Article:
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Transit

Worst bus routes in NYC? M42 the slowest, B12 most unreliable, advocates say

"Riding a bus can feel like being in a funeral procession," says the NYPIRG Straphangers Campaign.

M42 bus on 42nd Street in Manhattan on

M42 bus on 42nd Street in Manhattan on Feb. 8. Photo Credit: Corey Sipkin

It’s the trophy the MTA never wants to receive: a golden snail on a pedestal to honor the slowest bus in the city.

Advocates from the NYPIRG Straphangers Campaign hosted its annual Pokey and Schleppie awards Tuesday, dishing trophies to the slowest and most unreliable buses in New York City. The golden snail commemorating the slowest route was awarded to the M42, which travels at an average pace of 3.2 mph across 42nd Street, the congested heart of midtown — or just about the average human walking speed.

A chicken in full sprint is faster, the nonprofit group notes. It’s the fifth time in 15 awards ceremonies that the M42 took home the dubious distinction.

“Riding a bus can feel like being in a funeral procession, when you are awaiting a slow caravan of crowded, crawling and bunched buses,” said Gene Russianoff, of the Straphangers Campaign, who wore a suit and bowtie for the awards ceremony held outside City Hall. “It’s maddening. Much more can be done to make them run faster.”

The Schleppie trophy for most unreliable service, the design of which Straphangers described as a “pair of lumbering elephants,” was awarded to the B12 route running between Prospect Lefferts Gardens and Brownsville in Brooklyn. The group measures unreliability by tracking the percentage of buses that arrive at stops bunched together — one right behind the other.

“Riders hate bus bunching because it means that their bus shows up unreliably,” said Jaqi Cohen, also of the Straphangers Campaign, who were a tuxedo for the awards announcement.

The awards returned from a two-year hiatus amid an increased focus from advocates — and the MTA itself — on improving bus service, which has experienced a significant drop in ridership since 2014, as routes have slowed in mounting congestion and e-hail services like Uber and Lyft have risen in popularity.

Straphangers and a coalition of other advocacy groups have begun pushing more aggressively for measures like congestion pricing for Manhattan’s core, which they believe could reduce traffic and raise funds for transit improvements.

The MTA and the city could also speed up buses by giving them more priority on city streets, with upgrades like Traffic Signal Priority, which helps buses move through intersections more quickly, and by better enforcing bus lanes, Cohen said.

The M42 could be seen as a case study in failed bus policy. The route does feature “bus only” lanes during rush hour, but advocates say the lanes, like others in the city, are frequently blocked by other vehicles.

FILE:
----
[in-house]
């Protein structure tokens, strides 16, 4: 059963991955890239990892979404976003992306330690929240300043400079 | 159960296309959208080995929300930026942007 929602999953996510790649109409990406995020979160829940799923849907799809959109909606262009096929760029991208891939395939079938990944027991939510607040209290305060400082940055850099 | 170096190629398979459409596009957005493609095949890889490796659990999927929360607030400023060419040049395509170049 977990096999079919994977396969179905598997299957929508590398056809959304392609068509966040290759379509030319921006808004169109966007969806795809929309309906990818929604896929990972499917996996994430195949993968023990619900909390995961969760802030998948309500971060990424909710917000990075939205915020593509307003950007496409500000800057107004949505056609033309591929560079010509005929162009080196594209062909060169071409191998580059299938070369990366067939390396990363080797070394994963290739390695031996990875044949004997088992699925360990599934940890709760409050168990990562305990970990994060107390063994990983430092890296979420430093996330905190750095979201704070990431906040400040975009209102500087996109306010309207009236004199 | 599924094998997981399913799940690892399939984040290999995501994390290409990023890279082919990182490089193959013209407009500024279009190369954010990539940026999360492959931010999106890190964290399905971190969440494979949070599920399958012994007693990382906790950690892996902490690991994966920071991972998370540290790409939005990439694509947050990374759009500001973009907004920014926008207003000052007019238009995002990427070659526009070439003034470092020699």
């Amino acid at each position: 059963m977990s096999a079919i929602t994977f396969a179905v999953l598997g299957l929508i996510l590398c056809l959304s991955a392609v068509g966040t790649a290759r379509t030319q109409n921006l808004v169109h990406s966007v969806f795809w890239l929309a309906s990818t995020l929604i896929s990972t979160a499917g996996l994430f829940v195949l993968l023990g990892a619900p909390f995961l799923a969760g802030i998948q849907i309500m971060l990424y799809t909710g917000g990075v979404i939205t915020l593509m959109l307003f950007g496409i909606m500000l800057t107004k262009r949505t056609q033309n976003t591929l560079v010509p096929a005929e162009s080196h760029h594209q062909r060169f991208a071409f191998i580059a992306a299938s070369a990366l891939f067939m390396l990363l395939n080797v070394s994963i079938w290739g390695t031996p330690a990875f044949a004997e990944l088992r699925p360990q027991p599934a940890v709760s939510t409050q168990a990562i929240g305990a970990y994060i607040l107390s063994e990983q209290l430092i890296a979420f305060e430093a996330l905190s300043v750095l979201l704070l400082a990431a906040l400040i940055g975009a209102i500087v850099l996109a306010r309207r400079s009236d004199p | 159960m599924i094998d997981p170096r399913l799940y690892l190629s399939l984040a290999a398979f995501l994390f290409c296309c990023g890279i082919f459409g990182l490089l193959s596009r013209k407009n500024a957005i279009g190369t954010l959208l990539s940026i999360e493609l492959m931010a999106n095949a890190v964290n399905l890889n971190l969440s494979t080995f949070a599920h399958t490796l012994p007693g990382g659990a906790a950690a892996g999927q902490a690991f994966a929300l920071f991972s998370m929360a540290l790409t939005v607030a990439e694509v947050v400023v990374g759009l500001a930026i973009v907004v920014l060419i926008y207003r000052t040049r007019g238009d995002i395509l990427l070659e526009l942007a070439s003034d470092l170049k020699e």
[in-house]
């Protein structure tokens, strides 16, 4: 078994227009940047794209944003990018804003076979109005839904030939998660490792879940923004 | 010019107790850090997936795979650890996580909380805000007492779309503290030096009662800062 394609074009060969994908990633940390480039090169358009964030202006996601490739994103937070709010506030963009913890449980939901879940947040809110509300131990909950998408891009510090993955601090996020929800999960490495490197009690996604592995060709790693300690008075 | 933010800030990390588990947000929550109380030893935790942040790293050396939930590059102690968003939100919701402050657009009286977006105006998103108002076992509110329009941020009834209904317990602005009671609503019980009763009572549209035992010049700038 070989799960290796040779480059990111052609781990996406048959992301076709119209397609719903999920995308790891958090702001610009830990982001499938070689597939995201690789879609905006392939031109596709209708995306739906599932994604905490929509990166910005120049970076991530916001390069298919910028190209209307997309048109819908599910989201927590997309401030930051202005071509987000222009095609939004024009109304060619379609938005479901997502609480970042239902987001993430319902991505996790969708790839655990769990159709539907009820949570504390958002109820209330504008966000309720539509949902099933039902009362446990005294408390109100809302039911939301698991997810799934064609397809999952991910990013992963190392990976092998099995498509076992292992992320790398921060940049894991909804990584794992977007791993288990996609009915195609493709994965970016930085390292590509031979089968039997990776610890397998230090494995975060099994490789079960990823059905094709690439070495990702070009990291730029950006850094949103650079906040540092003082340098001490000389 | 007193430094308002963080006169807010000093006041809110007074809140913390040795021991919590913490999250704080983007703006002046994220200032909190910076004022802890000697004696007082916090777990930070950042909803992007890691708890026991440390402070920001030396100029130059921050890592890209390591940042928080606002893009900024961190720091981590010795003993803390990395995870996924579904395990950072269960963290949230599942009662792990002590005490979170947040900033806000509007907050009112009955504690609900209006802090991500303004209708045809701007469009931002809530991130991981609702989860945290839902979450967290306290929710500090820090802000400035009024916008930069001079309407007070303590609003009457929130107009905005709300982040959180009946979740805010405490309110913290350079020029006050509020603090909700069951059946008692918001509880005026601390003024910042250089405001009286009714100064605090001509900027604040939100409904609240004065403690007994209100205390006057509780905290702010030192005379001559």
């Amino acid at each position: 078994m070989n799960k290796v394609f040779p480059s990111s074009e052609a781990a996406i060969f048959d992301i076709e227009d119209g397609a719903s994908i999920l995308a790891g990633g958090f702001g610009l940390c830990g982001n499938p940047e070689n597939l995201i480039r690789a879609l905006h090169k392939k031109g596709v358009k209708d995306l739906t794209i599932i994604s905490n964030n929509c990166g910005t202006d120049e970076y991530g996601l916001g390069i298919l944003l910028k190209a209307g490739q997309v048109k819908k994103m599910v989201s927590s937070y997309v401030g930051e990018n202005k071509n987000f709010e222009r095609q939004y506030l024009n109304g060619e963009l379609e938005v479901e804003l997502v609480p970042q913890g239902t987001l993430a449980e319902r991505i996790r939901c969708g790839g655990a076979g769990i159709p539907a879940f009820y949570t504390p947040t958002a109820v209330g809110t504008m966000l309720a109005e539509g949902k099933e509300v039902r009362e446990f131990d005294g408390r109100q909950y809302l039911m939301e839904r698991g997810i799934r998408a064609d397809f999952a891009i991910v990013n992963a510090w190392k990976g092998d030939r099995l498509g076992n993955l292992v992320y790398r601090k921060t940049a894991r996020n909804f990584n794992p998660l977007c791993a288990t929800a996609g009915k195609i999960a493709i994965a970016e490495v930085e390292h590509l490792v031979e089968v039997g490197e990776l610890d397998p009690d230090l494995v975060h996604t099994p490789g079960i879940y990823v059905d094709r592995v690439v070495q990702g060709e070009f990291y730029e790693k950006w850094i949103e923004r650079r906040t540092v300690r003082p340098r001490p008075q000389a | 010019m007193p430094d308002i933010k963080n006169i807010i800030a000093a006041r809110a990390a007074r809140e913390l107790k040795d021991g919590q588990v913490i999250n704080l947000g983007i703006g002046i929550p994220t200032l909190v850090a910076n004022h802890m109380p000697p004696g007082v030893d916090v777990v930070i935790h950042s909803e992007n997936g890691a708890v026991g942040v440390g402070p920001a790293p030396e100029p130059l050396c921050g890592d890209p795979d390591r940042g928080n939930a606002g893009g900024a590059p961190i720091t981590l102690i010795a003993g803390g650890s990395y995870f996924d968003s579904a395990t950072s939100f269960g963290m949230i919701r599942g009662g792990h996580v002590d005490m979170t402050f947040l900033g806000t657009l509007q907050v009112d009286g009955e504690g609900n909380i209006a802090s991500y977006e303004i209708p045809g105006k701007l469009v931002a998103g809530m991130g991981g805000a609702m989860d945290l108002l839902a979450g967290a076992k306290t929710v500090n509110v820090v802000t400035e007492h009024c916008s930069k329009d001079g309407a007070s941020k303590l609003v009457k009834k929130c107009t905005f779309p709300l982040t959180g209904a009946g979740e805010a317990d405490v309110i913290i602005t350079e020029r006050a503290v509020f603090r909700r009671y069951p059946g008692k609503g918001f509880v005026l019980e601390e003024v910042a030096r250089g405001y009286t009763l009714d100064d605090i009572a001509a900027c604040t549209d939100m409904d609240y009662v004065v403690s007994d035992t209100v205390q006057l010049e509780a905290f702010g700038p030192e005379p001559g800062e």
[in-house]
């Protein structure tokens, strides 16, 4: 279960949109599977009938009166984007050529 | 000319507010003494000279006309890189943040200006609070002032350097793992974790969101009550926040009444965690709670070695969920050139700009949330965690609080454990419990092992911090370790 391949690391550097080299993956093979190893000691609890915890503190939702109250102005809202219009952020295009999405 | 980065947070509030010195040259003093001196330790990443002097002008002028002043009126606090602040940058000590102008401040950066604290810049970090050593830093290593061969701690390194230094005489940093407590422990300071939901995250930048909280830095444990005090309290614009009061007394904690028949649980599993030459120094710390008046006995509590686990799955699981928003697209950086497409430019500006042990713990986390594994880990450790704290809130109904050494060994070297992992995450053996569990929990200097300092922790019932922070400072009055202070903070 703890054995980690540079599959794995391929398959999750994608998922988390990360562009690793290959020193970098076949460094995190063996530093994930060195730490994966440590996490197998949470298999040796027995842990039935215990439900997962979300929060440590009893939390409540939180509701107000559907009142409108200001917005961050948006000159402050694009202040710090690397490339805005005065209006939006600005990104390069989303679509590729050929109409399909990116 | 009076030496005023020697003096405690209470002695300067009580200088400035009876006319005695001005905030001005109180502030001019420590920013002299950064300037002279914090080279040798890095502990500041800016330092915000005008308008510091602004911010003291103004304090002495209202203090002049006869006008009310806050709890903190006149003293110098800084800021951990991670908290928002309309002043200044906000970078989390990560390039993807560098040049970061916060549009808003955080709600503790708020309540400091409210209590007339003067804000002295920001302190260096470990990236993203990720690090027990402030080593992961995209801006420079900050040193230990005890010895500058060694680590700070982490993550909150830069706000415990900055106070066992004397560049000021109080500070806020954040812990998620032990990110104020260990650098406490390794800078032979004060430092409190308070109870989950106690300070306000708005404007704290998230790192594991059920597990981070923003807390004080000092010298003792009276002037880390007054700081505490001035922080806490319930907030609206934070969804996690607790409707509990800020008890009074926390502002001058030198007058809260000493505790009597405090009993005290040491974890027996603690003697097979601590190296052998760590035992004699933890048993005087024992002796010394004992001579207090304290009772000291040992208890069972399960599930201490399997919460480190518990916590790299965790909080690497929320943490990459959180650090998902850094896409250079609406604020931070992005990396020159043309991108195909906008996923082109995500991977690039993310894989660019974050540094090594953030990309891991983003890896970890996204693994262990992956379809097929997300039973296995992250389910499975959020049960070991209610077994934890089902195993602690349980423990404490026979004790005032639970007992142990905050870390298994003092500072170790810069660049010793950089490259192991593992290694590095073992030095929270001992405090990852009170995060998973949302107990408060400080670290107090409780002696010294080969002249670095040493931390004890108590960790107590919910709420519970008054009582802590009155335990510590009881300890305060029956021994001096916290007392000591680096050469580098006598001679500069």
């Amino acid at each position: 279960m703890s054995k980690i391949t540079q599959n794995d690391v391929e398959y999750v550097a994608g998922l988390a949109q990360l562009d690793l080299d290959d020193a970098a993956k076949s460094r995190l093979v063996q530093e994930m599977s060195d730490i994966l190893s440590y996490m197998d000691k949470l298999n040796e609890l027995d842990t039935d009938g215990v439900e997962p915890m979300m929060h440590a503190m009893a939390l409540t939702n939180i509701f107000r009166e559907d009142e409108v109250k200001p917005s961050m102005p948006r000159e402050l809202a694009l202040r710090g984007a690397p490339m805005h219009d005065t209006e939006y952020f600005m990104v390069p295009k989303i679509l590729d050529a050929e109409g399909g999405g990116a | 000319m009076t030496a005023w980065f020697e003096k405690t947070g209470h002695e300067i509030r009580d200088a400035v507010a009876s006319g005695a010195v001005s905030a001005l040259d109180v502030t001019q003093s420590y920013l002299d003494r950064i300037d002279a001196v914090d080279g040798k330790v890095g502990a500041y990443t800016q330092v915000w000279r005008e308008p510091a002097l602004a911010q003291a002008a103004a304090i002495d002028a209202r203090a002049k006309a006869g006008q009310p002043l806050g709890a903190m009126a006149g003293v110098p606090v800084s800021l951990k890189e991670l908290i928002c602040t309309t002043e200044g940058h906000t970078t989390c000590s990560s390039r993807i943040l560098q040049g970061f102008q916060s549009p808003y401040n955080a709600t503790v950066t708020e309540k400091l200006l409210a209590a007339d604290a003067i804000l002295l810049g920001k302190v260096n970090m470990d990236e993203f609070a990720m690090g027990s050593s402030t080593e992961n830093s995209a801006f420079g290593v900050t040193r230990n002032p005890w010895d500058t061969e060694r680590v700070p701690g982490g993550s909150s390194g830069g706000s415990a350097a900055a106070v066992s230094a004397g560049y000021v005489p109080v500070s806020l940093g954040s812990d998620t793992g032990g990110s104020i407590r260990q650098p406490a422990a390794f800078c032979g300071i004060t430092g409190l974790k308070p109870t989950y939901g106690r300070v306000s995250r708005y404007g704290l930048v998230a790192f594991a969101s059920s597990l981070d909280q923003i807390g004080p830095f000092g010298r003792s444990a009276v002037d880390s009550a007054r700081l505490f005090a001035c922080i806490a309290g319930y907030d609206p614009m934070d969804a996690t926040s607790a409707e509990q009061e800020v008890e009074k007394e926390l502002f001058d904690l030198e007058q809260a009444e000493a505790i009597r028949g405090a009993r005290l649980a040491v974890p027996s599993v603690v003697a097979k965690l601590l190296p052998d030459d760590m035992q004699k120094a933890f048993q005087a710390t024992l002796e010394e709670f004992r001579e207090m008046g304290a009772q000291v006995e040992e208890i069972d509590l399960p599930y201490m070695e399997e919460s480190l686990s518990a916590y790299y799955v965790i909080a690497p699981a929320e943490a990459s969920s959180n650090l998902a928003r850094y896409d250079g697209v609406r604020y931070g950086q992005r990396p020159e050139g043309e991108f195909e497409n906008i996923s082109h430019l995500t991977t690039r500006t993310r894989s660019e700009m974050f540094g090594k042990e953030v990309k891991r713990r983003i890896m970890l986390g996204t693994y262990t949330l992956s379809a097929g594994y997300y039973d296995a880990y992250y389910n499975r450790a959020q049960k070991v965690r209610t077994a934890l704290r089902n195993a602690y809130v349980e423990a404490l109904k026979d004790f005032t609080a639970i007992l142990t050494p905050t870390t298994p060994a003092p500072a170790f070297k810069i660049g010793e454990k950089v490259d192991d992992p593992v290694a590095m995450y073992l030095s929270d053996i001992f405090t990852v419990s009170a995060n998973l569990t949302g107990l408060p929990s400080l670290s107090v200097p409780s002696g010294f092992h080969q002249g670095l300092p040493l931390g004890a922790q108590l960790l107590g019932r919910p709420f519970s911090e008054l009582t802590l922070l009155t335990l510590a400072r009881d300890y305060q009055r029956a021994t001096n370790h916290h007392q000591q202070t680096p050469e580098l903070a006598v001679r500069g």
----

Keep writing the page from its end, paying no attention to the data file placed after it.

“There isn’t enough automated enforcement to keep buses moving quickly,” Cohen said. “Bus lanes are only as effective as they are clear. They need to be clear in order for buses to be able to move freely in them.”

The M42s certainly weren’t moving freely for riders Tuesday. Daniel Reed, 21, from Harlem, took the bus for the first time and nearly missed a job orientation.

“It was so slow. There were a whole lot of problems,” he said. “It nearly messed me up today.”

Sandra Ollivierre, 68, of Queens Village, takes the bus from the Bryant Park subway station to get to her job as a hotel attendant in midtown. It’s a two-block walk, but it’s tough for Ollivierre to handle at her age, she said.

“I’m always having a problem. I’m always waiting. It’s never on schedule,” she said. “I have to wait between 10 and 20 minutes.”

An MTA spokesman noted that improving bus service was a focus of the authority’s Transit president, Andy Byford.

“His comprehensive Bus Plan prioritizes completely redesigning the entire bus network in collaboration with NYCDOT and the NYPD, who are critical partners we need to unclog traffic and allow us to deliver the world-class service that New Yorkers deserve and that our fleet and personnel are capable of delivering,” the spokesman said in a statement.

There was one fan of the awfully slow M42: Tom Kane, 30, a tourist visiting the city, who said the route is sluggish enough to double as a sightseeing tour.

“I don’t want the bus to be quick,” he joked, “because we want it to go slow and see everything.”

Here are the slowest bus routes per borough, according to the Straphangers Campaign:

  • B63, 4.7mph between Fort Hamilton and Brooklyn Bridge Park;
  • Bx19, 4.6mph between New York Botanical Garden and Riverbank State Park;
  • M42, 3.2mph between Circle Line Pier and East Side, via 42nd Street;
  • Q20A, 6.4mph between Jamaica and College Point;
  • S48, 7.3mph between St. George and Mariners Harbor.

And here are the most unreliable routes per borough, according to the Straphangers Campaign:

  • B12 Local, 21.4 percent bunched between Brownsville and Prospect Lefferts Gardens;
  • Bx21, 17.9 percent bunched between Westchester Square and Mott Haven;
  • M4, 15.3 percent bunched between Washington Heights or Fort Tryon Park and midtown;
  • Q43, 17.2 percent bunched between Floral Park and Jamaica;
  • S78, 10.6 percent bunched between Bricktown Mall and St. George Ferry Terminal.

With Ivan Pereira

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